How To Create A Monthly Budget

One of the best things you can do for your financial future is to create a monthly budget.

There are a variety of excuses that people give for not having a budget. They don’t make enough money, they don’t have time, they don’t want to be told what to do with the income they bring in. The list goes on and on.

The fact of the matter is that budgeting is necessary. And when used correctly, ย a budget can actually be fun. If you were saving more and spending less, without affecting your quality of life, wouldn’t you be happier? Wouldn’t that make you excited?

How to Create a Monthly Budget

Create a Budget

Having a monthly budget is the number one way to stay out of debt and save money. Without one, you may be setting yourself up for financial hardships in the future.

Below are tips on how to create a monthly budget.

Track your expenses and income

You will want to track every single penny that you spend for at least one month (3-6 months is ideal). This includes groceries, gasoline, clothing and even those little purchases that really add up such as magazines, small toys for the kids and your daily coffee.

Keep all of your receipts and put them in one spot in your home (we keep ours in a little basket on my desk). At the end of every week, go through your receipts and update your expense tracking sheet.

Carry a notebook and record all expenses in there, as well. It doesn’t help to write “spent $50 at Walmart”. What did you spend that money on? Groceries? Clothing? Office supplies? Be very detailed when you write down what you are spending money on, so you are aware of what your money is being used for.

You should also track what your monthly NET income is (the amount you take home after all expenses, such as taxes) for at least 1 month. If your income fluctuates, a minimum of 3 months is required. Add all 3 months together and divide by 3 to determine your average monthly income.

At the end of the month, subtract your expenses from your income. Do you have a positive number? If so, good for you! If you have a negative number, this means that you are living above your means and are digging yourself into a big giant debt hole. Time to tighten that money belt!

Make a list of your expenses

Now that you know how much you are spending, you need to come up with a realistic monthly budget.

If you have been spending more than you make, you will need to do some cutting back or work on increasing your income.

Separate your variable expenses (groceries, clothing, entertainment) from your fixed expenses (mortgage, car payment, school loans) to see where you can cut back, if necessary.

Write down all of the expenses that you plan to include in your monthly budget.

Don’t forget to include expenses that only come up every few months or even once a year (such as birthday and Christmas gifts, oil changes and hair cuts).

Incorporate your financial goals

Do you hope to own a home in 3 years? You’ll need to start saving more. Maybe you want to be debt free in the next year. You may need to increase your income to pay it off. Whatever your goals may be, incorporate them into your budget.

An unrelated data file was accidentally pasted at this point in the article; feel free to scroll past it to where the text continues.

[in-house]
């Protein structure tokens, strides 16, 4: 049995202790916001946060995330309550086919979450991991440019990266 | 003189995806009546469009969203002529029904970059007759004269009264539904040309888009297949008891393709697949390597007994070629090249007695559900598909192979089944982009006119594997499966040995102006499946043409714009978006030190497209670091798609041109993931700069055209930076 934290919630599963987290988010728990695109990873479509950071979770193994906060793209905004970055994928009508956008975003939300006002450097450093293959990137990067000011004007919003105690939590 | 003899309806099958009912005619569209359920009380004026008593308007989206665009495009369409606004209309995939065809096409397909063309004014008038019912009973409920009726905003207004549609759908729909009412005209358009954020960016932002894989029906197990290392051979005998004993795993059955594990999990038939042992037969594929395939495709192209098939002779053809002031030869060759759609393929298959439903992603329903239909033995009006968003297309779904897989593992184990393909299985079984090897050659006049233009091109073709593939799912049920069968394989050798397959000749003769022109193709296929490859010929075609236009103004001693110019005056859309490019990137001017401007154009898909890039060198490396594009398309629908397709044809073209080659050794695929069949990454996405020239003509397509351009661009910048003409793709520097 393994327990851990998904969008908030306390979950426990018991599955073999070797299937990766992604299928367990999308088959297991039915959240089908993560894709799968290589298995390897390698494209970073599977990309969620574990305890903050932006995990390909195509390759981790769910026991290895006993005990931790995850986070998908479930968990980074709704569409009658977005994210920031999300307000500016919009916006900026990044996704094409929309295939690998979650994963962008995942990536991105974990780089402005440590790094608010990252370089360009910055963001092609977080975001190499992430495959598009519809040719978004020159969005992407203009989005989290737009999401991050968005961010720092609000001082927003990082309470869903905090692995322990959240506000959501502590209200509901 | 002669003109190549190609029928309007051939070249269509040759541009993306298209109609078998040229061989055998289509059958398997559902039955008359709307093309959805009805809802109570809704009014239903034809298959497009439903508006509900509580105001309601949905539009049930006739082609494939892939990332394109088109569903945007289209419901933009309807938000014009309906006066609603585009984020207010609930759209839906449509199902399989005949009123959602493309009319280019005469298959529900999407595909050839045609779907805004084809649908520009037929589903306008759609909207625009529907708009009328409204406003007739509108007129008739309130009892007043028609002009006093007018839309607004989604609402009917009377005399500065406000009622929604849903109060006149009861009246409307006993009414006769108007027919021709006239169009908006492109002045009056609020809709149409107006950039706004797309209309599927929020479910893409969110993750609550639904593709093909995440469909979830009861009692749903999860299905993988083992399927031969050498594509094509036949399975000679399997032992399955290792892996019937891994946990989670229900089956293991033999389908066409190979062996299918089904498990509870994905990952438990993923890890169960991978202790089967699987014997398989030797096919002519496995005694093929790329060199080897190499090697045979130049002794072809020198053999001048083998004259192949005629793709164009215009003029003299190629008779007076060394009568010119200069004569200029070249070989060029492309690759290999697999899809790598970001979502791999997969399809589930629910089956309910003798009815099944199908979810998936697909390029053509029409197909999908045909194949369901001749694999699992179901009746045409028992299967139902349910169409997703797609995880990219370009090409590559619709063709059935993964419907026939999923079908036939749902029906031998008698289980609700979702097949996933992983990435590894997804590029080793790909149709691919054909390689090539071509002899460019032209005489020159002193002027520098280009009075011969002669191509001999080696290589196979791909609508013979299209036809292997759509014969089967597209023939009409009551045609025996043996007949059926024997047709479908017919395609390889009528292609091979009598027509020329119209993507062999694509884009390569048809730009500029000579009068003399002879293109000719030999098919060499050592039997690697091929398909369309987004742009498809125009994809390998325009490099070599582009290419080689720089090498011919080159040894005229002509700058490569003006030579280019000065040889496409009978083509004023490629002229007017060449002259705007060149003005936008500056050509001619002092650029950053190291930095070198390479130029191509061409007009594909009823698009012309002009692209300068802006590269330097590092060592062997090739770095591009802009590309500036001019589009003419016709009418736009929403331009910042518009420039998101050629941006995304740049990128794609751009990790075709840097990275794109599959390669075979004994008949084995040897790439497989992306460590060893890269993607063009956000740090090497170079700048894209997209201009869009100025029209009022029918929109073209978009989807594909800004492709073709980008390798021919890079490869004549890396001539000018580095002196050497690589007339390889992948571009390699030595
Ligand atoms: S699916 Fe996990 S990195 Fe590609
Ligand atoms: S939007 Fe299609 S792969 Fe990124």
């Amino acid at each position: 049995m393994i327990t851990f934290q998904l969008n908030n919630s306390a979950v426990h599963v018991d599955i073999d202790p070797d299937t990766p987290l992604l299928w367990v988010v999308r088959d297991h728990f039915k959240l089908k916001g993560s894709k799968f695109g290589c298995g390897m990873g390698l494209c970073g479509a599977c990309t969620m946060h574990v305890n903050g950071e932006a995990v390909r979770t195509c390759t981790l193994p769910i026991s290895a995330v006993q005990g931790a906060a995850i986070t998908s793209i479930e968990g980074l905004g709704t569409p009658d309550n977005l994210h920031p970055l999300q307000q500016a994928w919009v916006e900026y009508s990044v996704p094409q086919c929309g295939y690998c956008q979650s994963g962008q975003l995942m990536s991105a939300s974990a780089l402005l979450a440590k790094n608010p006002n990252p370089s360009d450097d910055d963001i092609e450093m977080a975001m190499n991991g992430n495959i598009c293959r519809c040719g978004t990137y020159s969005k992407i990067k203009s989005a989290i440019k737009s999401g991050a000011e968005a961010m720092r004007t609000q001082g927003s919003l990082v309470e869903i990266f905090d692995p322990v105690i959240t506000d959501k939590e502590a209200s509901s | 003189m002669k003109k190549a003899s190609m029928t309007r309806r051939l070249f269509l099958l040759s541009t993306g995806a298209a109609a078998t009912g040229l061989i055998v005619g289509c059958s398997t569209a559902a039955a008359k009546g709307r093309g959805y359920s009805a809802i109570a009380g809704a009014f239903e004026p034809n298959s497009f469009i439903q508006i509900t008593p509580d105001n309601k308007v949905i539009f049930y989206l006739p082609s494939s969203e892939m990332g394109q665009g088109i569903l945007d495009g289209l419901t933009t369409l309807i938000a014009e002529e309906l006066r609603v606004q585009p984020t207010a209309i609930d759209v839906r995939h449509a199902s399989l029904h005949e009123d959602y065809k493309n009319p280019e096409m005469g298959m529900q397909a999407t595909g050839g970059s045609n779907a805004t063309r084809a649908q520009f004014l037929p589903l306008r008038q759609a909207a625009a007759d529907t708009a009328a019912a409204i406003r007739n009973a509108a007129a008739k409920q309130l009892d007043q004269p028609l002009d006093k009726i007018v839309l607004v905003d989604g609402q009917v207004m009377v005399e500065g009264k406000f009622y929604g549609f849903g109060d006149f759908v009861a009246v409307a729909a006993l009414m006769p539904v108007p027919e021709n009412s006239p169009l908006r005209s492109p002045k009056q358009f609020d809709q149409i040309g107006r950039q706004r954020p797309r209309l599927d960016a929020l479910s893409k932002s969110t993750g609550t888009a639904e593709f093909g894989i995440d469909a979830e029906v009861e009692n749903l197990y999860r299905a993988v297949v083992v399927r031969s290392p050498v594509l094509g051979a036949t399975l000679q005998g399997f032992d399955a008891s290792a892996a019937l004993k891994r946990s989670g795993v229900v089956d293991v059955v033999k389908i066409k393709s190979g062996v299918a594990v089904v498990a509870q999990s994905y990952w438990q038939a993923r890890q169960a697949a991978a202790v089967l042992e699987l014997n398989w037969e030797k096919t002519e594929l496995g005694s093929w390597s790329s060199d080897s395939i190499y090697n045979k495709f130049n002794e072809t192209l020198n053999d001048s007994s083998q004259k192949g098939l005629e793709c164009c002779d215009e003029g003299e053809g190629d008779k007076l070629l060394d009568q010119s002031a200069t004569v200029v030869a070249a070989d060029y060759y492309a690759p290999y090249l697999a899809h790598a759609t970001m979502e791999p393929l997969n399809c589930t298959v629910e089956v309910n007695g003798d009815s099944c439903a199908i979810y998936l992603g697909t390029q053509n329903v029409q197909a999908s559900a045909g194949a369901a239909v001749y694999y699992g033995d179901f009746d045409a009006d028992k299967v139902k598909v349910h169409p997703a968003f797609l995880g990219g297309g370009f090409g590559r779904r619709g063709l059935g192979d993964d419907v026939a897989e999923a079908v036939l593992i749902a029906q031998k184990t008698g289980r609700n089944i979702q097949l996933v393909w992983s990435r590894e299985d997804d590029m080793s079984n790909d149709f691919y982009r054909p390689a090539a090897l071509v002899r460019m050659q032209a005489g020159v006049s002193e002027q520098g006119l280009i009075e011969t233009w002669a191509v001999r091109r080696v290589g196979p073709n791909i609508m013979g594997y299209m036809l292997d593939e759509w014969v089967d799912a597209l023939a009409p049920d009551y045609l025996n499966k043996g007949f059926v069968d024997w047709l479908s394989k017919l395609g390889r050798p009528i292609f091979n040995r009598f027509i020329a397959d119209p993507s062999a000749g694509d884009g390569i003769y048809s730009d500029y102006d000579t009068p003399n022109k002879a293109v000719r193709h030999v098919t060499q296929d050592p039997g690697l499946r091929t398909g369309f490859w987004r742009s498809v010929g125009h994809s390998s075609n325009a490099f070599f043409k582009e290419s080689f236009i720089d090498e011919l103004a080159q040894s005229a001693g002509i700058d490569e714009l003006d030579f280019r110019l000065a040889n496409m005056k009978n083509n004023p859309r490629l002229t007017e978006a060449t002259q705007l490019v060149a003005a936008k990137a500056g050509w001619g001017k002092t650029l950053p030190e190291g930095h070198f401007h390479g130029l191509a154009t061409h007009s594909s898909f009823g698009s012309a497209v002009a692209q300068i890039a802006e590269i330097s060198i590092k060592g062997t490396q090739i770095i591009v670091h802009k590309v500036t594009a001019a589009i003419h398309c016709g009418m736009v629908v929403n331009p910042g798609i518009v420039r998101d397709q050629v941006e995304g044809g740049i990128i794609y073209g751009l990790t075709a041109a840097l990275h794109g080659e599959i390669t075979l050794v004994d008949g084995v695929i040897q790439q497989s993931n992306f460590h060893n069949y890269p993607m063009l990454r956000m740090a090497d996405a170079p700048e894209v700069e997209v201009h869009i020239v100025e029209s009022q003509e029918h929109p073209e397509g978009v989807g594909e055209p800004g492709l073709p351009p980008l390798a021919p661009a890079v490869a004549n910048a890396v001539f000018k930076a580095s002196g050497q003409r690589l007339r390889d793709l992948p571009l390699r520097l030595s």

Goals are best achieved when they have a plan attached to them. If you don’t have a plan for achieving your goal, it’s just a dream.

Have a monthly budget check-up

At the end of every month, tally up everything you spent for each line item in your budget, making sure you did not spend more than you made.

If you have a spouse, it’s important that you both look over the budget every month so that each of you knows what is going on with your finances.

Budgets do not have to be boring and self restricting. They are simply a way to keep your spending in check.

Don’t get discouraged and throw in the towel if you go over budget one month. Try harder the next month and you will see that over time, living by a budget is really quite easy. The more you do it, the more it becomes second nature.

Do you have a monthly budget?

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  1. amber says:

    I love your site. I’ve been budgeting for the first time over the last 3 months. I would consider it partial budgeting really just tallying income and then bills and figuring out what the leftover money is. Now that I’ve gotten used to that I can start throwing groceries and expenses in. I love the receipt basket idea and will start doing that. I will also make my spouse sit down with me and go over this, sometimes I feel he doesn’t understand the value of a dollar lol.
    Hopefully we can save enough to buy a computer and printer soon, then my couponing can really go to town! But we are expecting twins and have a blended family with 3 kids already so who knows when that will be possible! Any coupons for PC’s let me know!! ๐Ÿ™‚
    Thanks for the great tips!!!

    -family of (to be) 7

  2. teachermum says:

    Cassie, you already know we are on the same page with this one. I think these types of articles that you write are the most important ones on your website! Saving money with coupons makes absolutely no sense if you are just digging the debt hole deeper every month buying making other purchases you can’t afford.